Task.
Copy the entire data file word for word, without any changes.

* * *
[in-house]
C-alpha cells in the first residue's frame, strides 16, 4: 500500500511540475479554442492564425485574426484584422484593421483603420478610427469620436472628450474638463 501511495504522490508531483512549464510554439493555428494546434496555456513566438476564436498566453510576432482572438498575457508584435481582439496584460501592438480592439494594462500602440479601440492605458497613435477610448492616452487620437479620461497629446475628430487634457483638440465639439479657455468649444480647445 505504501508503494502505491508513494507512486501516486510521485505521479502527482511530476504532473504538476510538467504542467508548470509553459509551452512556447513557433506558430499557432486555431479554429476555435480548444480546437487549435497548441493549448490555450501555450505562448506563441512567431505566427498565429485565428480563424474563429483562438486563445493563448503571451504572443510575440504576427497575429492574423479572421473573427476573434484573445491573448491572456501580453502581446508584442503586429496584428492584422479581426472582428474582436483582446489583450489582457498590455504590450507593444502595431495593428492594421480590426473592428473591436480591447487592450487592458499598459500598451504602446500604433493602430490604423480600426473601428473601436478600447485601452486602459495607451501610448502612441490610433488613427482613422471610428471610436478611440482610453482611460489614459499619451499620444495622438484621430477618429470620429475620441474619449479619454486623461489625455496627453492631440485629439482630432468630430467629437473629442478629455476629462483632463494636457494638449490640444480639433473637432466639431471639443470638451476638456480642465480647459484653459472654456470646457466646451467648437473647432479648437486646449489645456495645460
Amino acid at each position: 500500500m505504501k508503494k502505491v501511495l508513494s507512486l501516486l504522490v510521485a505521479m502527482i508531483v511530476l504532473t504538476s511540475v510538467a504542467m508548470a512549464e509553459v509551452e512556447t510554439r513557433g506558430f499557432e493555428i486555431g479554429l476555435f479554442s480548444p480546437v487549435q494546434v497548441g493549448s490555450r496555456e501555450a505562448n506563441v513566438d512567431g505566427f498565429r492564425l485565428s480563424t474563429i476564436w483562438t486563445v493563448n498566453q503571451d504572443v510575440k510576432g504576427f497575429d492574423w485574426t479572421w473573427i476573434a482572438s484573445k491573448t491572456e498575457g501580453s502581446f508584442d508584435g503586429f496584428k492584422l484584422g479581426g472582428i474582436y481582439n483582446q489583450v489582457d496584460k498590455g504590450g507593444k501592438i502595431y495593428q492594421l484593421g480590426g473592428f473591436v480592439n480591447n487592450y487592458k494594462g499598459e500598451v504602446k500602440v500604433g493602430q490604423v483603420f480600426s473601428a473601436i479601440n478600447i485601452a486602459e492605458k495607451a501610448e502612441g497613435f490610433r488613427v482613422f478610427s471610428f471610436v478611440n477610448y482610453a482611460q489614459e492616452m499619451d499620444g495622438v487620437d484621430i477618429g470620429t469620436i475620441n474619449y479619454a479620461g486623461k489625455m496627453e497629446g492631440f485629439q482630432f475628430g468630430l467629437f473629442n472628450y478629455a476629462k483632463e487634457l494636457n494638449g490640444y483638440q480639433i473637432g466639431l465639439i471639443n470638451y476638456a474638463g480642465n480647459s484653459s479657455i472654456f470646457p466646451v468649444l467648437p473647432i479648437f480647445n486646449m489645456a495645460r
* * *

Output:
[in-house]
C-alpha cells in the first residue's frame, strides 16, 4: 500500500511540475479554442492564425485574426484584422484593421483603420478610427469620436472628450474638463 501511495504522490508531483512549464510554439493555428494546434496555456513566438476564436498566453510576432482572438498575457508584435481582439496584460501592438480592439494594462500602440479601440492605458497613435477610448492616452487620437479620461497629446475628430487634457483638440465639439479657455468649444480647445 505504501508503494502505491508513494507512486501516486510521485505521479502527482511530476504532473504538476510538467504542467508548470509553459509551452512556447513557433506558430499557432486555431479554429476555435480548444480546437487549435497548441493549448490555450501555450505562448506563441512567431505566427498565429485565428480563424474563429483562438486563445493563448503571451504572443510575440504576427497575429492574423479572421473573427476573434484573445491573448491572456501580453502581446508584442503586429496584428492584422479581426472582428474582436483582446489583450489582457498590455504590450507593444502595431495593428492594421480590426473592428473591436480591447487592450487592458499598459500598451504602446500604433493602430490604423480600426473601428473601436478600447485601452486602459495607451501610448502612441490610433488613427482613422471610428471610436478611440482610453482611460489614459499619451499620444495622438484621430477618429470620429475620441474619449479619454486623461489625455496627453492631440485629439482630432468630430467629437473629442478629455476629462483632463494636457494638449490640444480639433473637432466639431471639443470638451476638456480642465480647459484653459472654456470646457466646451467648437473647432479648437486646449489645456495645460
Amino acid at each position: 500500500m505504501k508503494k502505491v501511495l508513494s507512486l501516486l504522490v510521485a505521479m502527482i508531483v511530476l504532473t504538476s511540475v510538467a504542467m508548470a512549464e509553459v509551452e512556447t510554439r513557433g506558430f499557432e493555428i486555431g479554429l476555435f479554442s480548444p480546437v487549435q494546434v497548441g493549448s490555450r496555456e501555450a505562448n506563441v513566438d512567431g505566427f498565429r492564425l485565428s480563424t474563429i476564436w483562438t486563445v493563448n498566453q503571451d504572443v510575440k510576432g504576427f497575429d492574423w485574426t479572421w473573427i476573434a482572438s484573445k491573448t491572456e498575457g501580453s502581446f508584442d508584435g503586429f496584428k492584422l484584422g479581426g472582428i474582436y481582439n483582446q489583450v489582457d496584460k498590455g504590450g507593444k501592438i502595431y495593428q492594421l484593421g480590426g473592428f473591436v480592439n480591447n487592450y487592458k494594462g499598459e500598451v504602446k500602440v500604433g493602430q490604423v483603420f480600426s473601428a473601436i479601440n478600447i485601452a486602459e492605458k495607451a501610448e502612441g497613435f490610433r488613427v482613422f478610427s471610428f471610436v478611440n477610448y482610453a482611460q489614459e492616452m499619451d499620444g495622438v487620437d484621430i477618429g470620429t469620436i475620441n474619449y479619454a479620461g486623461k489625455m496627453e497629446g492631440f485629439q482630432f475628430g468630430l467629437f473629442n472628450y478629455a476629462k483632463e487634457l494636457n494638449g490640444y483638440q480639433i473637432g466639431l465639439i471639443n470638451y476638456a474638463g480642465n480647459s484653459s479657455i472654456f470646457p466646451v468649444l467648437p473647432i479648437f480647445n486646449m489645456a495645460r